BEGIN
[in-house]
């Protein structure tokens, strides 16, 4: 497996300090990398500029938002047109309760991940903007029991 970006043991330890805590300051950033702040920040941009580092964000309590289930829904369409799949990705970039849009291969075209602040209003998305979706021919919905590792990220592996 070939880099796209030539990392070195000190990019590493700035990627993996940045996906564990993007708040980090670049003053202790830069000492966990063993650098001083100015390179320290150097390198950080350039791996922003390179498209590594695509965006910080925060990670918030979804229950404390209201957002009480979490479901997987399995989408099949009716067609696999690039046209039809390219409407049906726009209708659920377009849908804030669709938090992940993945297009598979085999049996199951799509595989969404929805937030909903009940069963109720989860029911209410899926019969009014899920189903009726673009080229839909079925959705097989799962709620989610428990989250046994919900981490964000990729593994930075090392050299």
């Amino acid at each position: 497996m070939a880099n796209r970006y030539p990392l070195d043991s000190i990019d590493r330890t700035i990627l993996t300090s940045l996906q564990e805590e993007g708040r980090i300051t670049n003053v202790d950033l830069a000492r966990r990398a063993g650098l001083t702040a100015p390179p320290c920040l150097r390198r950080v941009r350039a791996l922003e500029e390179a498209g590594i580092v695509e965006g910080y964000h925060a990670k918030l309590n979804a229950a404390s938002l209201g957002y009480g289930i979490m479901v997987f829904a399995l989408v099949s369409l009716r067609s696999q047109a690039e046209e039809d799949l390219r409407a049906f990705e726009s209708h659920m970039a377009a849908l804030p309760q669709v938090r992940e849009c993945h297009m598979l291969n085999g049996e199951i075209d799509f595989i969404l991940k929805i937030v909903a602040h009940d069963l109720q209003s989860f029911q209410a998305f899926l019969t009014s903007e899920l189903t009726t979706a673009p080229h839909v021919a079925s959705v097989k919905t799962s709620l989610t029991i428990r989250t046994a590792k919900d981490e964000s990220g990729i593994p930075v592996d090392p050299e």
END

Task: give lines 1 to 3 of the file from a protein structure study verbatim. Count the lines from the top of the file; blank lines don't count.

[in-house]
């Protein structure tokens, strides 16, 4: 497996300090990398500029938002047109309760991940903007029991 970006043991330890805590300051950033702040920040941009580092964000309590289930829904369409799949990705970039849009291969075209602040209003998305979706021919919905590792990220592996 070939880099796209030539990392070195000190990019590493700035990627993996940045996906564990993007708040980090670049003053202790830069000492966990063993650098001083100015390179320290150097390198950080350039791996922003390179498209590594695509965006910080925060990670918030979804229950404390209201957002009480979490479901997987399995989408099949009716067609696999690039046209039809390219409407049906726009209708659920377009849908804030669709938090992940993945297009598979085999049996199951799509595989969404929805937030909903009940069963109720989860029911209410899926019969009014899920189903009726673009080229839909079925959705097989799962709620989610428990989250046994919900981490964000990729593994930075090392050299």
């Amino acid at each position: 497996m070939a880099n796209r970006y030539p990392l070195d043991s000190i990019d590493r330890t700035i990627l993996t300090s940045l996906q564990e805590e993007g708040r980090i300051t670049n003053v202790d950033l830069a000492r966990r990398a063993g650098l001083t702040a100015p390179p320290c920040l150097r390198r950080v941009r350039a791996l922003e500029e390179a498209g590594i580092v695509e965006g910080y964000h925060a990670k918030l309590n979804a229950a404390s938002l209201g957002y009480g289930i979490m479901v997987f829904a399995l989408v099949s369409l009716r067609s696999q047109a690039e046209e039809d799949l390219r409407a049906f990705e726009s209708h659920m970039a377009a849908l804030p309760q669709v938090r992940e849009c993945h297009m598979l291969n085999g049996e199951i075209d799509f595989i969404l991940k929805i937030v909903a602040h009940d069963l109720q209003s989860f029911q209410a998305f899926l019969t009014s903007e899920l189903t009726t979706a673009p080229h839909v021919a079925s959705v097989k919905t799962s709620l989610t029991i428990r989250t046994a590792k919900d981490e964000s990220g990729i593994p930075v592996d090392p050299e």